As promised, the Treasury Department rolled out a brand new Web site this week: FinancialStability.gov is supposed to be the citizen’s guide to the $700 billion bailout (although the word “bailout” doesn’t actually appear anywhere on the site). It’s a marked improvement over the old site, which was not much more than a hastily assembled jumble of links.
First, the bad news: If you were looking for a clear breakdown of how many taxpayer dollars Treasury has committed so far, you won’t find it there. You can only arrive at such a total with some painstaking addition (which we’ll break down in a subsequent post). Providing that ongoing tally is a resource we hope to provide with a new, revitalized version of our list of bailout recipients coming soon.
There is good news. Treasury has followed through on its promise to post the contract for each investment. You can finally get Treasury’s list of its investments in a format other than a PDF file – and those wanting a downloadable spreadsheet can get it here.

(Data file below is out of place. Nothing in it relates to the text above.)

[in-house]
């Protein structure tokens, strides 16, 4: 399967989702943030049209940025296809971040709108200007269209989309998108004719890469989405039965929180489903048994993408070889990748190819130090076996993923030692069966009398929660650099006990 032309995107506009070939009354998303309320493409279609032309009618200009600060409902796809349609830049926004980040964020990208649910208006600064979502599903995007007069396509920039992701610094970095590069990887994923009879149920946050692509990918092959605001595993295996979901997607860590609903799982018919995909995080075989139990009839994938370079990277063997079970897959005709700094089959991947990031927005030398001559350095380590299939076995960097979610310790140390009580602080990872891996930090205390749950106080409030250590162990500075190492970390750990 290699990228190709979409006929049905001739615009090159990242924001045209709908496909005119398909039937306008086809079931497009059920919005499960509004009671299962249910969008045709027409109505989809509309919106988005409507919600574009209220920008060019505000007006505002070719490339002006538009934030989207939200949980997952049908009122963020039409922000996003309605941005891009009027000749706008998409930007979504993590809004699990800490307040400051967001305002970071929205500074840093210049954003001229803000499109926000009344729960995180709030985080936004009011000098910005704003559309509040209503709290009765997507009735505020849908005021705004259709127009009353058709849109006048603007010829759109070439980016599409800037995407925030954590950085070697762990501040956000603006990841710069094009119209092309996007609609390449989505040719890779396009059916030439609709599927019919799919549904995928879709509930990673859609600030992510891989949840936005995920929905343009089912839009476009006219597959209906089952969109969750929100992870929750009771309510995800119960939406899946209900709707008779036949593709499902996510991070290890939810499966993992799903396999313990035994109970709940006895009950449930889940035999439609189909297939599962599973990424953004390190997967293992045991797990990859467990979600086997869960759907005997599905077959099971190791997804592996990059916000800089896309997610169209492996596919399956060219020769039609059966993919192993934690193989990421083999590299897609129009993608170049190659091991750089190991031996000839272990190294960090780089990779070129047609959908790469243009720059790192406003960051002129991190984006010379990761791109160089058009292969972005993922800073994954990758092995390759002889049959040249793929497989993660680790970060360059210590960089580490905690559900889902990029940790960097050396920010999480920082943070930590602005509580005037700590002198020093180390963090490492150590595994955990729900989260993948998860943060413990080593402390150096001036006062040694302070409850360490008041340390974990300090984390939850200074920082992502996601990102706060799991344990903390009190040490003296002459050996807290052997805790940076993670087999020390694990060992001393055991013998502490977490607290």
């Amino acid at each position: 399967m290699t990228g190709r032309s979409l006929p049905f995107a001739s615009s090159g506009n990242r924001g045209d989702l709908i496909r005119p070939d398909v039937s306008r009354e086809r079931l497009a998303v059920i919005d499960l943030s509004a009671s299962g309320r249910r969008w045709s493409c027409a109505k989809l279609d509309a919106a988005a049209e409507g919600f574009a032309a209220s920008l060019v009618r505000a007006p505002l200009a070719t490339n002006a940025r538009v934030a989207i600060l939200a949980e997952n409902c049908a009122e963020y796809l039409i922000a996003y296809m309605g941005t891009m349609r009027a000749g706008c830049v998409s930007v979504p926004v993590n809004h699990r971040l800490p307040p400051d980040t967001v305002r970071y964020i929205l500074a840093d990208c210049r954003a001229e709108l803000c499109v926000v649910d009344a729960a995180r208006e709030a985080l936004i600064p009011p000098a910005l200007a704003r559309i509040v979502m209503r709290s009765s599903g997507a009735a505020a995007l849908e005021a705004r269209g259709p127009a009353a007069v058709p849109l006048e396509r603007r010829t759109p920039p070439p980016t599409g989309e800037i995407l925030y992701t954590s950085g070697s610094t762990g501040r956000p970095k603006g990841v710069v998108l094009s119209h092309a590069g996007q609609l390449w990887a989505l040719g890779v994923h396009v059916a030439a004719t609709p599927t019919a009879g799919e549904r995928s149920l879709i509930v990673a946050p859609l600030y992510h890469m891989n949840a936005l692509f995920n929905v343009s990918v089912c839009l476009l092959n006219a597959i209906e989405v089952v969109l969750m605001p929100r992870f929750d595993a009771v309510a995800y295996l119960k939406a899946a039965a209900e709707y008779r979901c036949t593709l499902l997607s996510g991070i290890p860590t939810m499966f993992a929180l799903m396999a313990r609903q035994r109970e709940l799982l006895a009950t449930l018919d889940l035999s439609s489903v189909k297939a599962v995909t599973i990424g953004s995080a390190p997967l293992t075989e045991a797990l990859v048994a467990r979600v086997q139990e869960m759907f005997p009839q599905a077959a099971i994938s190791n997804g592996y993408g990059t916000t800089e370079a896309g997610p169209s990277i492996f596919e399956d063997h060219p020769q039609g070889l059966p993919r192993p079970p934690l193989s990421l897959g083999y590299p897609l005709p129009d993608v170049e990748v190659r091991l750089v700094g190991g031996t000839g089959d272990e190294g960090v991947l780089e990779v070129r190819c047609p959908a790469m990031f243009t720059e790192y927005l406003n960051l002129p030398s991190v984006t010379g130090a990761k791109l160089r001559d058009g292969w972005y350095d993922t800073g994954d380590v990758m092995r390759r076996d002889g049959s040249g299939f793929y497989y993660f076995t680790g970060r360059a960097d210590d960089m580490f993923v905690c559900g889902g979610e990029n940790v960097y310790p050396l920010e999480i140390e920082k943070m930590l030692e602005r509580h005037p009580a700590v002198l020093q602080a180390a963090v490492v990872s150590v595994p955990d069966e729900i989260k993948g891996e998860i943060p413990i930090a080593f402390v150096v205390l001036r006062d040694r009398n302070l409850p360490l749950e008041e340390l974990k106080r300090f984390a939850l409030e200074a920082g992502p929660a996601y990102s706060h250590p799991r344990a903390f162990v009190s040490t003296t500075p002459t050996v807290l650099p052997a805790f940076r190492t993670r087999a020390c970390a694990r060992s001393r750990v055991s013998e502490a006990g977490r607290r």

March 31, 6:04 p.m.: This post has been updated.
Since October, more than $300 billion has flowed from the Treasury Department to more than 500 banks, AIG and the auto companies. Now some of it is starting to come back.
Today, four banks announced that they have reimbursed Treasury's investments. Louisiana's IberiaBank returned $90 million, Signature Bank of New York returned $120 million, Indiana's Old National Bancorp returned $100 million, and California's Bank of Marin returned $28 million today.
Another week, another couple hundred million. According to information released today (pdf), the Treasury Department invested $395 million in 28 more banks on Friday.
That brings us to 473 different financial institutions to get a piece of the bailout. See our running tally of each and every bank (and auto and insurance company, etc.) here.
Safeguard the public interest.
Support ProPublica’s award-winning investigative journalism.
We're tracking where the bailout money is going. Our lead bailout reporter – and blogger – is ProPublica's Paul Kiel. Lead developer is Dan Nguyen.
- Our frequently updated database tracks every dollar. In the scorecard, we provide a summary generated from the latest numbers.
Latest Bailout Activity
Loading latest bailouts feed...